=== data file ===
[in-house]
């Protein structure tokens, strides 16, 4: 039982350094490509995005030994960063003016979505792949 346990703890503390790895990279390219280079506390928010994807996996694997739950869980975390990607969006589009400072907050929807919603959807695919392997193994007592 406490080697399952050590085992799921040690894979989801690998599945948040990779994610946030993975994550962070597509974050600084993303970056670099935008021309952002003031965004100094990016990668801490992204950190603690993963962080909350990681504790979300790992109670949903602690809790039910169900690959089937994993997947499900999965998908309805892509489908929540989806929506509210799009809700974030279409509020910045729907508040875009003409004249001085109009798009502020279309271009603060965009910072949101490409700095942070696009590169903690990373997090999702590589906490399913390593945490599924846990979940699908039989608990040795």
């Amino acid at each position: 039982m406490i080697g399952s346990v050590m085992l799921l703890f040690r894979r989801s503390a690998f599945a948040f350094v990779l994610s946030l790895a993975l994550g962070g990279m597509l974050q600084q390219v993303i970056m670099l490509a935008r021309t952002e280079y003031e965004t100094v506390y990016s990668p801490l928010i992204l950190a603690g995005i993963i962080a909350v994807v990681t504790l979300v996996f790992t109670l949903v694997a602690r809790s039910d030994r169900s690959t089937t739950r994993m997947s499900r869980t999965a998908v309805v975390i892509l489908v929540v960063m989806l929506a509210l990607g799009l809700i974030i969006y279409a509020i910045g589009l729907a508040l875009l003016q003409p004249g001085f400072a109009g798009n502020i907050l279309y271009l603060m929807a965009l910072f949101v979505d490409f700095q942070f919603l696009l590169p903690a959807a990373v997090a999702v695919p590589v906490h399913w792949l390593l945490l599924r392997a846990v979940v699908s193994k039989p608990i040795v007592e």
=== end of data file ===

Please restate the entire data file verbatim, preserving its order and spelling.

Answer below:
[in-house]
């Protein structure tokens, strides 16, 4: 039982350094490509995005030994960063003016979505792949 346990703890503390790895990279390219280079506390928010994807996996694997739950869980975390990607969006589009400072907050929807919603959807695919392997193994007592 406490080697399952050590085992799921040690894979989801690998599945948040990779994610946030993975994550962070597509974050600084993303970056670099935008021309952002003031965004100094990016990668801490992204950190603690993963962080909350990681504790979300790992109670949903602690809790039910169900690959089937994993997947499900999965998908309805892509489908929540989806929506509210799009809700974030279409509020910045729907508040875009003409004249001085109009798009502020279309271009603060965009910072949101490409700095942070696009590169903690990373997090999702590589906490399913390593945490599924846990979940699908039989608990040795």
């Amino acid at each position: 039982m406490i080697g399952s346990v050590m085992l799921l703890f040690r894979r989801s503390a690998f599945a948040f350094v990779l994610s946030l790895a993975l994550g962070g990279m597509l974050q600084q390219v993303i970056m670099l490509a935008r021309t952002e280079y003031e965004t100094v506390y990016s990668p801490l928010i992204l950190a603690g995005i993963i962080a909350v994807v990681t504790l979300v996996f790992t109670l949903v694997a602690r809790s039910d030994r169900s690959t089937t739950r994993m997947s499900r869980t999965a998908v309805v975390i892509l489908v929540v960063m989806l929506a509210l990607g799009l809700i974030i969006y279409a509020i910045g589009l729907a508040l875009l003016q003409p004249g001085f400072a109009g798009n502020i907050l279309y271009l603060m929807a965009l910072f949101v979505d490409f700095q942070f919603l696009l590169p903690a959807a990373v997090a999702v695919p590589v906490h399913w792949l390593l945490l599924r392997a846990v979940v699908s193994k039989p608990i040795v007592e």